NCA chief executive, Dr Owen Williams OBE, said: “We’re incredibly excited to be part of this pilot to try new things and discover what these technologies can do for us, as well as move us away from high levels of emissions being brought through our sites and neighbouring communities every day, towards a much-cleaner, greener solution that will benefit not only our patients but our staff, visitors, and local communities too.

“It’s not just the environmental impact that matters, these plans, technologies, and trials work to deliver improved patient care, save lives, improve lives, and reduce costs and waste.”

The news comes in the same week that the UK ambulance service announced it was trialling electric rapid response cars in its fleet for the first time.

Three electric vehicles joined the East of England Ambulance Service NHS Trust (EEAST) last month for the start of a two-year trial to learn more about how they can be used to best effect.

They include two Skoda Enyaq iV 80x vehicles, which will be used as rapid response cars, attending urgent calls such as cardiac arrests.

The third vehicle is a Vauxhall Vivaro-E van which will be trialled in various roles, including as a falls response vehicle and as a mental health response vehicle.

Tom Abell, chief executive of the trust, said the new electric rapid response cars are ‘much faster’ than their diesel equivalents, going from 0-60mph in around six seconds – half the time it takes a diesel equivalent.

And they can be charged to 80% in around 30 minutes using the quickest charger.

“Clearly the challenge with it is going to be range, but actually in terms of their general performance actually they are superior in many ways and they’re zero emission, which is fantastic,” said Abell.

He added that the trial will help the service learn what the range of the vehicles will be in practice – how far they can be driven before needing to be plugged in and recharged.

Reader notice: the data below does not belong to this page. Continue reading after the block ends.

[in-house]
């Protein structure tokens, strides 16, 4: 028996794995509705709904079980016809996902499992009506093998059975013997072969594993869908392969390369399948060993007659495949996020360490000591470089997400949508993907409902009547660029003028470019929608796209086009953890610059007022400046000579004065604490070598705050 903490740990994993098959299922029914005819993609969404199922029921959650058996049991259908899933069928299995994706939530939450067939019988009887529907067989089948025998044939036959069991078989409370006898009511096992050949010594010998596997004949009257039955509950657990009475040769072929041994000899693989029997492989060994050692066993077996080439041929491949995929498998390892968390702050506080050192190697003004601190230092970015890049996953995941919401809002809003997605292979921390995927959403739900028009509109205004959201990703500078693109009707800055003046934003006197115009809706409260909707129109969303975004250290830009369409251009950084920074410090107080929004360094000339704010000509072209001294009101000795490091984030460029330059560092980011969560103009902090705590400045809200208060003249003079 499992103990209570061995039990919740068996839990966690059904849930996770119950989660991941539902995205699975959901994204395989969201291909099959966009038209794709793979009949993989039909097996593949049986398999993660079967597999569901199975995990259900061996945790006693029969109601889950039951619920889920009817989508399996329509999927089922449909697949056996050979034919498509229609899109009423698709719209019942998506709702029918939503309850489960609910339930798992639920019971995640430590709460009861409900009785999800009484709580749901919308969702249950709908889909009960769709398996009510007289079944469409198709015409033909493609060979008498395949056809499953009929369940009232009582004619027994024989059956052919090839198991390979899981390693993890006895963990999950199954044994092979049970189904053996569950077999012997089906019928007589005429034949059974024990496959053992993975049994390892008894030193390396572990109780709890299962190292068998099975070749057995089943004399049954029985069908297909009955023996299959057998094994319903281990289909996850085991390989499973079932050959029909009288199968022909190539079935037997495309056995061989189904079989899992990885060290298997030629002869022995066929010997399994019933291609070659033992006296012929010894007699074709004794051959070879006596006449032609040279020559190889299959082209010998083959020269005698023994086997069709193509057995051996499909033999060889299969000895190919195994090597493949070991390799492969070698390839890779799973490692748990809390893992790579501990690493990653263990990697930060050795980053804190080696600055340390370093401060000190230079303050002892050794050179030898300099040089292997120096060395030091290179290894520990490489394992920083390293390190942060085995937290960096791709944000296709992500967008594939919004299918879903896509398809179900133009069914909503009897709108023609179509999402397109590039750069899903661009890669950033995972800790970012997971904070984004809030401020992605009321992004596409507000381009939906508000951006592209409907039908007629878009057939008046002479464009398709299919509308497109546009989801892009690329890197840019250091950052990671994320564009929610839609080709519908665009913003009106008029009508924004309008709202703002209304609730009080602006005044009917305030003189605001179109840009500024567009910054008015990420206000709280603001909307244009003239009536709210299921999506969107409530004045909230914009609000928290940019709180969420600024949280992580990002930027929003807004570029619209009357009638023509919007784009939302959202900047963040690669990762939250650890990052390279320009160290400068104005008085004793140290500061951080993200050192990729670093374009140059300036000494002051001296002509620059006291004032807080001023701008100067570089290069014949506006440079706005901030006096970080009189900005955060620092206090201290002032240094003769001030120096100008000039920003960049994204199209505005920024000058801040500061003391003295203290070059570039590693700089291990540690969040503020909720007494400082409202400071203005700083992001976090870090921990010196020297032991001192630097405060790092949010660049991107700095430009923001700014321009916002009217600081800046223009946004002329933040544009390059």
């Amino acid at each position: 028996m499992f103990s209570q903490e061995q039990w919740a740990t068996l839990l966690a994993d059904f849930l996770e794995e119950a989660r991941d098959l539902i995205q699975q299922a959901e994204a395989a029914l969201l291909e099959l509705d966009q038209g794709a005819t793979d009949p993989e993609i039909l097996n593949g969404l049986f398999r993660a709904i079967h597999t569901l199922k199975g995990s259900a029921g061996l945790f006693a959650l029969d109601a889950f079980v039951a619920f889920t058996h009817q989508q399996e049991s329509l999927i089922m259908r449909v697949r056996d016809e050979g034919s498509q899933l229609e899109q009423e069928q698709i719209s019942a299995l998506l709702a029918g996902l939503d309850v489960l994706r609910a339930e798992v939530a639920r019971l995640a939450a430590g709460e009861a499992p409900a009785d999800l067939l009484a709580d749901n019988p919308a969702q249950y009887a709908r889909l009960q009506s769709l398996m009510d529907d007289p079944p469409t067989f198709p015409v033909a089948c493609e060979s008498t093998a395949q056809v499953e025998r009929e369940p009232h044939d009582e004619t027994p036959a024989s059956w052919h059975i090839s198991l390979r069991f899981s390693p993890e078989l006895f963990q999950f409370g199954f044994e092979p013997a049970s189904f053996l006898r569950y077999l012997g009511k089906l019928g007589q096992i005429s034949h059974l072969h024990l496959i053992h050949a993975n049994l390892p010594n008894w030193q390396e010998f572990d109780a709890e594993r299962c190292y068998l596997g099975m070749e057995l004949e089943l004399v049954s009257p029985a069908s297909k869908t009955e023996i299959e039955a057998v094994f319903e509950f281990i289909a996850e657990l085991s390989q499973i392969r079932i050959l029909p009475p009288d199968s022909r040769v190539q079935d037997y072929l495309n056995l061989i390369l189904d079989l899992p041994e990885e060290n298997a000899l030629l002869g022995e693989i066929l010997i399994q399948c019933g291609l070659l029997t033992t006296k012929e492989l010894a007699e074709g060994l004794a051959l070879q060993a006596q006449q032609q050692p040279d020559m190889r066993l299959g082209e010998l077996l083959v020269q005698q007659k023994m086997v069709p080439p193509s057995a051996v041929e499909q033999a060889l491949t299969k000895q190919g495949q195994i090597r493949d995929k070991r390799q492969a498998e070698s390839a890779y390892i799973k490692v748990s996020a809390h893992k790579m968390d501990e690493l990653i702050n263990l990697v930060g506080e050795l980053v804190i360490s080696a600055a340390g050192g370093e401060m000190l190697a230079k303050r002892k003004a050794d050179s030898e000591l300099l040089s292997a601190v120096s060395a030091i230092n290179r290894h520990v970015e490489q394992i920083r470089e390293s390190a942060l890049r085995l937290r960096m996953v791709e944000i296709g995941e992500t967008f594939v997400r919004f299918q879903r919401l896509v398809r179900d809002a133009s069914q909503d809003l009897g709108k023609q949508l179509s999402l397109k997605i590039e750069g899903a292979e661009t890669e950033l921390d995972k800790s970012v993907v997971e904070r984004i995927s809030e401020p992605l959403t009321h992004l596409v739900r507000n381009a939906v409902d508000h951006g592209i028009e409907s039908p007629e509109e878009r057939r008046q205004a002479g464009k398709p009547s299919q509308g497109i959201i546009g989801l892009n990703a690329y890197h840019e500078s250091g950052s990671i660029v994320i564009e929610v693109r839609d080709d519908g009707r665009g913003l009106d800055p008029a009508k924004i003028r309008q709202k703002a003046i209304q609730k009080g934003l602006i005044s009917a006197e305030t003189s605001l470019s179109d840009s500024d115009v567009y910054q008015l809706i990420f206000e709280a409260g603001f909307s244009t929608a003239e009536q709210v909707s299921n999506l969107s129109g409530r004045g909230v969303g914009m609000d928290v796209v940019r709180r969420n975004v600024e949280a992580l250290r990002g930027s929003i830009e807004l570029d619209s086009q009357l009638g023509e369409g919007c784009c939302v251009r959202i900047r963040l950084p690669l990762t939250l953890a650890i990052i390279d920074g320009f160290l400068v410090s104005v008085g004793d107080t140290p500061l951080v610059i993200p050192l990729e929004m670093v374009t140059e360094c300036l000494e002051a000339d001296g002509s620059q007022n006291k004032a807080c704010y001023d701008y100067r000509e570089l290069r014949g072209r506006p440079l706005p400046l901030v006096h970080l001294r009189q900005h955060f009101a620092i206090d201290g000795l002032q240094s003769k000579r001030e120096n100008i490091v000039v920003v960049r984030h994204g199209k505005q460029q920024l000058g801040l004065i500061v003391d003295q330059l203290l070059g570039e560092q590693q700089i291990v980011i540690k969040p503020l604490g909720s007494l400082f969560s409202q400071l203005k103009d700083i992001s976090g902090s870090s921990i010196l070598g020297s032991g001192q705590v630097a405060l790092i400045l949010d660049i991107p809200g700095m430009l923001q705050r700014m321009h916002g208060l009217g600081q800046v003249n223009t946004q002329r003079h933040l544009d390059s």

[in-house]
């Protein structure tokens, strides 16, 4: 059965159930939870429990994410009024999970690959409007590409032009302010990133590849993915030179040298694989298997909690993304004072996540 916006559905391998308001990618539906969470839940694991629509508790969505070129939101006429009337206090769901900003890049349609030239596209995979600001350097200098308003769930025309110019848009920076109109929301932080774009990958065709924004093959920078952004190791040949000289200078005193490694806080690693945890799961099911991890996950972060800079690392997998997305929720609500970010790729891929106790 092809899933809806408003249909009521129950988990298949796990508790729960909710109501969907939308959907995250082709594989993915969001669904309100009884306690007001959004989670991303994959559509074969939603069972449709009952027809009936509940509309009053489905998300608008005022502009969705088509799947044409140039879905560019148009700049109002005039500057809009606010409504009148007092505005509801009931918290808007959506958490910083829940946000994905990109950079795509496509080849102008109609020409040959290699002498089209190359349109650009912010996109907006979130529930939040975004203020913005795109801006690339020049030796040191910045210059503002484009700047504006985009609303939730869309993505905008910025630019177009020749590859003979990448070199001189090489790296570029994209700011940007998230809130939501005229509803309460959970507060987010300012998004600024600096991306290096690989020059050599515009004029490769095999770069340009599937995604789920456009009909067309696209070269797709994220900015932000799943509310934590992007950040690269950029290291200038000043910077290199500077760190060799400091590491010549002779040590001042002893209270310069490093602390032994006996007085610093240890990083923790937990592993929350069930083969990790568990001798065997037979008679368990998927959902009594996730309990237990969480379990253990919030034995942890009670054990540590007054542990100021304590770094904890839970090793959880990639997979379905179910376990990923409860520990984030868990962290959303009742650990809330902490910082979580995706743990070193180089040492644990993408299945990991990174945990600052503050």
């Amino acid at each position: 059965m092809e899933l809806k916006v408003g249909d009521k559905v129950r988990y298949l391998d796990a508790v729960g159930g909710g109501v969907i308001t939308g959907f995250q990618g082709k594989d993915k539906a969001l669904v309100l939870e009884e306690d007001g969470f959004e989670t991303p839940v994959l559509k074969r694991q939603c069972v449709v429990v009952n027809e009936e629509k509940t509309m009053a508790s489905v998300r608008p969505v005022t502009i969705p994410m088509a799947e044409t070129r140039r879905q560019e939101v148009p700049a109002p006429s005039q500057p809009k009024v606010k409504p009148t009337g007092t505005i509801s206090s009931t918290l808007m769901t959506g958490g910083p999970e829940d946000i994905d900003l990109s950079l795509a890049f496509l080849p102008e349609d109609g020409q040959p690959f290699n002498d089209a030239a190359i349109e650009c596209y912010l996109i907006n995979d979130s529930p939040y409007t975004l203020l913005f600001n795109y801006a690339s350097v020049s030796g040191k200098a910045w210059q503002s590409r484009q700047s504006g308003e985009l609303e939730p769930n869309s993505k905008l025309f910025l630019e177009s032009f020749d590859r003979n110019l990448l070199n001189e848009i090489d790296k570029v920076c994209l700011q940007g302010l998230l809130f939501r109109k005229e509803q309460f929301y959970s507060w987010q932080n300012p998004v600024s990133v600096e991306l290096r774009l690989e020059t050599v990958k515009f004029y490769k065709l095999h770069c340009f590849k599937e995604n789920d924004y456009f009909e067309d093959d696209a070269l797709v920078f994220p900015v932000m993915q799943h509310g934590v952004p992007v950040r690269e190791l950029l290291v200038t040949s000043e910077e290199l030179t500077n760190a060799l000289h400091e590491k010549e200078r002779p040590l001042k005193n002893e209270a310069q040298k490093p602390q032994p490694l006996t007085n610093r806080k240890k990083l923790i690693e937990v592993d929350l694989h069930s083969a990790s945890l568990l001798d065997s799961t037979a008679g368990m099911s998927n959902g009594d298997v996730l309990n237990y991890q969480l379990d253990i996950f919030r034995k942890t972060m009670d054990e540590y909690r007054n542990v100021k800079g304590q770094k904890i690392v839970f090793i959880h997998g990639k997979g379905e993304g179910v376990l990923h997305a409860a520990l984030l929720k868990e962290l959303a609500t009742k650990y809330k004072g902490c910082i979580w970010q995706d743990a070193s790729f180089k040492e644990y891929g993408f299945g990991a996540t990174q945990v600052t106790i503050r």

He said: “The East of England is a very-diverse geographical area. We know that this technology works very well in urban areas and cities, but we need to look at how it will work in more-rural communities and what is the charging infrastructure and the ways of working that we’re going to need to put in place in order to be able to support this technology moving forward.”

An NHS England grant of £250,000 is helping to fund the trial, including paying for new charging infrastructure.

And the ambulance service is installing chargers at its hub sites – big sites across the patch – and is looking to roll it out to smaller stations.

It also has a payment card system that allows charging at commercial charging sites.

“The way we work clearly is that we go in and out of hospitals and as part of that our crews will be checking in at stations along the way,” said Abell.

“If we can get the right technology and the right infrastructure in place, that should mean we will be able to keep the vehicles on the road and maximise their up time.”

Introducing electric vehicles to the NHS fleet is part of the health service’s pledge to achieve net-zero carbon by 2045.